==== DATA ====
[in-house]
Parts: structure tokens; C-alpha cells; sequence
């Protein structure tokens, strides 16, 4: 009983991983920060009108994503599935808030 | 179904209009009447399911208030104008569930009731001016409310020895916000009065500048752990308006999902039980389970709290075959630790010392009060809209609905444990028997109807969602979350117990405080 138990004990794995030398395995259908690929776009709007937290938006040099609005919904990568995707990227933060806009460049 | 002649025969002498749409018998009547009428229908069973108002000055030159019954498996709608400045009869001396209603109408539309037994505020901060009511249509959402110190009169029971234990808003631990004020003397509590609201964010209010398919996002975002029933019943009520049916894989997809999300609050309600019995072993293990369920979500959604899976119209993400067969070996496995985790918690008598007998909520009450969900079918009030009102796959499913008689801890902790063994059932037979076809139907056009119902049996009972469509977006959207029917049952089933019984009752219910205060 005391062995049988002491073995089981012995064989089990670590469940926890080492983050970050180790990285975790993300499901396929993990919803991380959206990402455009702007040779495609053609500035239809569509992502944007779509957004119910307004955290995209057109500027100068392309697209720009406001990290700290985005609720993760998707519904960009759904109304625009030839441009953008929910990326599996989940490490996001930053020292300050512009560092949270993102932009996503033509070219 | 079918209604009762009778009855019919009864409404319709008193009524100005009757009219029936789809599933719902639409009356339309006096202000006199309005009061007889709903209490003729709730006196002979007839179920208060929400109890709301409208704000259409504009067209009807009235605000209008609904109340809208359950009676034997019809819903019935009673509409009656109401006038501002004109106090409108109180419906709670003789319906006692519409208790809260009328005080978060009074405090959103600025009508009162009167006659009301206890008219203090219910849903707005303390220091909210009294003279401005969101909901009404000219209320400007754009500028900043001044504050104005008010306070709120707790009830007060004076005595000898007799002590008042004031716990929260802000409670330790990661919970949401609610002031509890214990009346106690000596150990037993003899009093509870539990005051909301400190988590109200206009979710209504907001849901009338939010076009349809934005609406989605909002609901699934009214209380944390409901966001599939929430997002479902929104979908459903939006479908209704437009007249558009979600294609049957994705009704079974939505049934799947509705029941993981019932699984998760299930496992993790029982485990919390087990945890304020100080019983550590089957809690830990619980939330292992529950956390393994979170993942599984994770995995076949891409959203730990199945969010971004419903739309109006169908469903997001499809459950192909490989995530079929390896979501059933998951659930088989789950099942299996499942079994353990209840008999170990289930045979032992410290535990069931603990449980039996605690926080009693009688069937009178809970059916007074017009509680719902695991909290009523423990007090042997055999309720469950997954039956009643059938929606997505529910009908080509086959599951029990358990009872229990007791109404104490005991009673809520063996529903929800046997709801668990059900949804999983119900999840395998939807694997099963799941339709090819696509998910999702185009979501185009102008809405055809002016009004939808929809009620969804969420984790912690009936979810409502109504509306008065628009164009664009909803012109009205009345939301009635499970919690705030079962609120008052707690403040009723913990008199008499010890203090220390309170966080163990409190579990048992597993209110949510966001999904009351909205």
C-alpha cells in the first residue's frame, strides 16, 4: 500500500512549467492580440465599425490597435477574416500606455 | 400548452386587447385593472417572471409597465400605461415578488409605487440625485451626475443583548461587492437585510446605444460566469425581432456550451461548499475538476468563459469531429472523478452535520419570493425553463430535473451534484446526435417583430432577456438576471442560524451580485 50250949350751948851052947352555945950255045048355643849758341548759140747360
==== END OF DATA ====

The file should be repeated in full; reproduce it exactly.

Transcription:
[in-house]
Parts: structure tokens; C-alpha cells; sequence
């Protein structure tokens, strides 16, 4: 009983991983920060009108994503599935808030 | 179904209009009447399911208030104008569930009731001016409310020895916000009065500048752990308006999902039980389970709290075959630790010392009060809209609905444990028997109807969602979350117990405080 138990004990794995030398395995259908690929776009709007937290938006040099609005919904990568995707990227933060806009460049 | 002649025969002498749409018998009547009428229908069973108002000055030159019954498996709608400045009869001396209603109408539309037994505020901060009511249509959402110190009169029971234990808003631990004020003397509590609201964010209010398919996002975002029933019943009520049916894989997809999300609050309600019995072993293990369920979500959604899976119209993400067969070996496995985790918690008598007998909520009450969900079918009030009102796959499913008689801890902790063994059932037979076809139907056009119902049996009972469509977006959207029917049952089933019984009752219910205060 005391062995049988002491073995089981012995064989089990670590469940926890080492983050970050180790990285975790993300499901396929993990919803991380959206990402455009702007040779495609053609500035239809569509992502944007779509957004119910307004955290995209057109500027100068392309697209720009406001990290700290985005609720993760998707519904960009759904109304625009030839441009953008929910990326599996989940490490996001930053020292300050512009560092949270993102932009996503033509070219 | 079918209604009762009778009855019919009864409404319709008193009524100005009757009219029936789809599933719902639409009356339309006096202000006199309005009061007889709903209490003729709730006196002979007839179920208060929400109890709301409208704000259409504009067209009807009235605000209008609904109340809208359950009676034997019809819903019935009673509409009656109401006038501002004109106090409108109180419906709670003789319906006692519409208790809260009328005080978060009074405090959103600025009508009162009167006659009301206890008219203090219910849903707005303390220091909210009294003279401005969101909901009404000219209320400007754009500028900043001044504050104005008010306070709120707790009830007060004076005595000898007799002590008042004031716990929260802000409670330790990661919970949401609610002031509890214990009346106690000596150990037993003899009093509870539990005051909301400190988590109200206009979710209504907001849901009338939010076009349809934005609406989605909002609901699934009214209380944390409901966001599939929430997002479902929104979908459903939006479908209704437009007249558009979600294609049957994705009704079974939505049934799947509705029941993981019932699984998760299930496992993790029982485990919390087990945890304020100080019983550590089957809690830990619980939330292992529950956390393994979170993942599984994770995995076949891409959203730990199945969010971004419903739309109006169908469903997001499809459950192909490989995530079929390896979501059933998951659930088989789950099942299996499942079994353990209840008999170990289930045979032992410290535990069931603990449980039996605690926080009693009688069937009178809970059916007074017009509680719902695991909290009523423990007090042997055999309720469950997954039956009643059938929606997505529910009908080509086959599951029990358990009872229990007791109404104490005991009673809520063996529903929800046997709801668990059900949804999983119900999840395998939807694997099963799941339709090819696509998910999702185009979501185009102008809405055809002016009004939808929809009620969804969420984790912690009936979810409502109504509306008065628009164009664009909803012109009205009345939301009635499970919690705030079962609120008052707690403040009723913990008199008499010890203090220390309170966080163990409190579990048992597993209110949510966001999904009351909205």
C-alpha cells in the first residue's frame, strides 16, 4: 500500500512549467492580440465599425490597435477574416500606455 | 400548452386587447385593472417572471409597465400605461415578488409605487440625485451626475443583548461587492437585510446605444460566469425581432456550451461548499475538476468563459469531429472523478452535520419570493425553463430535473451534484446526435417583430432577456438576471442560524451580485 50250949350751948851052947352555945950255045048355643849758341548759140747360